Robert Boyers: Not common at all, I think. Not for my generation of New York Jews, and very far from any American Jewish experience I ever heard one of my friends talk about. But okay. Believable, I suppose.
Peter Beinart: And if you told a young American Jewish kid that today it would be like describing the Kishinev Pogrom. It would be so completely outside their orbit, much further than out of yours, I think. And the story does totally help to explain why Dine would be such a strong secular tribalist, right? Because his personal experience in Cincinnati was a kind of echo of the terrifying anti-Semitism he could see around the world. Of course, that’s changing. The secular tribalists are dying off and their children are just secular and not tribal. The dominant group, I think, in the more organized American Jewish community is going to be Orthodox kids, who are multiplying, and now have more self-confidence and money. So if you go to any AIPAC meeting today, or to smaller groups like the Zionist Organization of America, and you look at the people under the age of forty, you see that a majority of them are Orthodox.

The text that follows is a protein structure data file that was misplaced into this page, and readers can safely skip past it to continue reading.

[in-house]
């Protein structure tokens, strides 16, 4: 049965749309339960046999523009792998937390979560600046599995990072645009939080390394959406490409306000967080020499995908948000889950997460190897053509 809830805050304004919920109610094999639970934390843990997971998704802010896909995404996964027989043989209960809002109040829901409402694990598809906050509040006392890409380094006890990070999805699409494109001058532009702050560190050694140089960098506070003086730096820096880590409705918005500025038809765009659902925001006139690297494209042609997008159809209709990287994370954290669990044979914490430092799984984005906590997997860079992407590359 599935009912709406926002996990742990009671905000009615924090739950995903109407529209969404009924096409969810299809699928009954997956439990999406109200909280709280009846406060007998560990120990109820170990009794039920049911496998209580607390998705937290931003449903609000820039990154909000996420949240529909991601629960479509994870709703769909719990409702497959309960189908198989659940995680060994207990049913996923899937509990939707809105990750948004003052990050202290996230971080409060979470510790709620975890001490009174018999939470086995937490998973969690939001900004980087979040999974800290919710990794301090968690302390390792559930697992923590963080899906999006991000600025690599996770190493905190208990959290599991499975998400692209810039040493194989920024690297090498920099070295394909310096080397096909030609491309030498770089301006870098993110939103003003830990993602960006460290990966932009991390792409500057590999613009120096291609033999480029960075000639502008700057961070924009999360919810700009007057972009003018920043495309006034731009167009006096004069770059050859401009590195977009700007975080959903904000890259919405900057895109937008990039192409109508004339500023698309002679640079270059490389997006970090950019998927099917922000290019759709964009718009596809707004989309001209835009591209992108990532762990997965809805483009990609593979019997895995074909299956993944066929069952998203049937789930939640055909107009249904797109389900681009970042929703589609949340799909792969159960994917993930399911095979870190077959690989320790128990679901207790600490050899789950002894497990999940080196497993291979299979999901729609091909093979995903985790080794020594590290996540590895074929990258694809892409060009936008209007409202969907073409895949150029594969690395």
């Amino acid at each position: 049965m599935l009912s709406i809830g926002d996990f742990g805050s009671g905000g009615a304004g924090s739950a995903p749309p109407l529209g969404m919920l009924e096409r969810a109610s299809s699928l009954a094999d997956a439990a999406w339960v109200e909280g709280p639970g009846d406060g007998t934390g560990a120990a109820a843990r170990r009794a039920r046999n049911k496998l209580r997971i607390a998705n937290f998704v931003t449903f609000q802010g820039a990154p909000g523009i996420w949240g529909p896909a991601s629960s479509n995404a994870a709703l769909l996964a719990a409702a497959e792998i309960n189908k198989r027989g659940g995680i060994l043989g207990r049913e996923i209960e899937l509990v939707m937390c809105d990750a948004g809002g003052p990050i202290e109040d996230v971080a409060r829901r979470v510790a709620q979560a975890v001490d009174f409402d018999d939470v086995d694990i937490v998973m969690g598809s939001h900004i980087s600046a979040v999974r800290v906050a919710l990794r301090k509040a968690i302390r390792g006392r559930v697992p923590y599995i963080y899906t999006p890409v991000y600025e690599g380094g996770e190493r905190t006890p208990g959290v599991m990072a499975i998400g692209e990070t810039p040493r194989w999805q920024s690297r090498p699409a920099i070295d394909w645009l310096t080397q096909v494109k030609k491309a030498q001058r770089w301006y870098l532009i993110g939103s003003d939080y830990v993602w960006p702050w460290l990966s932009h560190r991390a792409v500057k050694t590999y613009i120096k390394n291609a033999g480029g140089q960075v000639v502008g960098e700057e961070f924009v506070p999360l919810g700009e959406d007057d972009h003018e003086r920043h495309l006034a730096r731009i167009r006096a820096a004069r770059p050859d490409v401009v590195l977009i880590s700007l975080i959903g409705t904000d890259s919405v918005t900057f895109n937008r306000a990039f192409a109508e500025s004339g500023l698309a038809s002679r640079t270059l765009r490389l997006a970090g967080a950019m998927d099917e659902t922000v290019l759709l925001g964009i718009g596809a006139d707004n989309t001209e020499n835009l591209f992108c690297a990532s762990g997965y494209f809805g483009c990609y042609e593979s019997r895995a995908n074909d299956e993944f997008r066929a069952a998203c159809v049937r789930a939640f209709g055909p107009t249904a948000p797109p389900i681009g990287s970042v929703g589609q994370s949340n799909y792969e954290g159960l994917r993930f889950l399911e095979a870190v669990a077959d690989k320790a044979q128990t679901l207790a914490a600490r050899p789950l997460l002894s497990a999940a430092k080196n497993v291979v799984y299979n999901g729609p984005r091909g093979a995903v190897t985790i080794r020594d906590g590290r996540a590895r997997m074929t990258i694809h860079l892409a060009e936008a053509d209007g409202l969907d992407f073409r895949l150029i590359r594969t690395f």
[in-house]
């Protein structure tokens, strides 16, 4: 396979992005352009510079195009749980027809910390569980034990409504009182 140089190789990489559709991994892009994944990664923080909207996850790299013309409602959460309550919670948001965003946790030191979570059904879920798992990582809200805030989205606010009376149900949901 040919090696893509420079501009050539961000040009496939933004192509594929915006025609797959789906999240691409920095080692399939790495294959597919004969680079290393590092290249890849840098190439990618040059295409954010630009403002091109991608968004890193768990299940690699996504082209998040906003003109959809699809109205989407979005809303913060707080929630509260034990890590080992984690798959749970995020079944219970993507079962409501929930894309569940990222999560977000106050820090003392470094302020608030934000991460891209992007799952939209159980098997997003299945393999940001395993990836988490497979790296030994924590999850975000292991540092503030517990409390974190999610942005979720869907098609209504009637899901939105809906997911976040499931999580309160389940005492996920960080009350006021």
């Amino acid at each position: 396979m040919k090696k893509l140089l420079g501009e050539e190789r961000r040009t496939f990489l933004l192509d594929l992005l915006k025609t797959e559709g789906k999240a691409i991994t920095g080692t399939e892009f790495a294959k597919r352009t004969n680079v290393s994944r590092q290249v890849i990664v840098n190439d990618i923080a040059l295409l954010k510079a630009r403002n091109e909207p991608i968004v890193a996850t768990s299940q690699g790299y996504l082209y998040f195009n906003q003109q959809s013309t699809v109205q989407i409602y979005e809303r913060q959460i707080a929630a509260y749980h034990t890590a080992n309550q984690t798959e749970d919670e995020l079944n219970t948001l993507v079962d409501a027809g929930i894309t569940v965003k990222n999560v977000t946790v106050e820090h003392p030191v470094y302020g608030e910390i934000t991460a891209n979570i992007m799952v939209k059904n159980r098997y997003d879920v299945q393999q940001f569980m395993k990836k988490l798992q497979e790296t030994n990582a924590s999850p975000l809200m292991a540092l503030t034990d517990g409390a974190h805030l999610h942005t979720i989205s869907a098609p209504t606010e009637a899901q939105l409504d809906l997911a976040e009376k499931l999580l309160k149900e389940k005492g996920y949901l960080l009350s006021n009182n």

James Miller: I want to ask you a quick question and then I want to make a comment. What kind of temple do you go to?
Peter Beinart: We go to a synagogue that considers itself Orthodox though there is a debate amongst Orthodox Jews about whether it deserves to be called Orthodox. It identifies itself with a movement called Open Orthodoxy in which there’s more of a space for women than in a traditional Orthodox synagogue.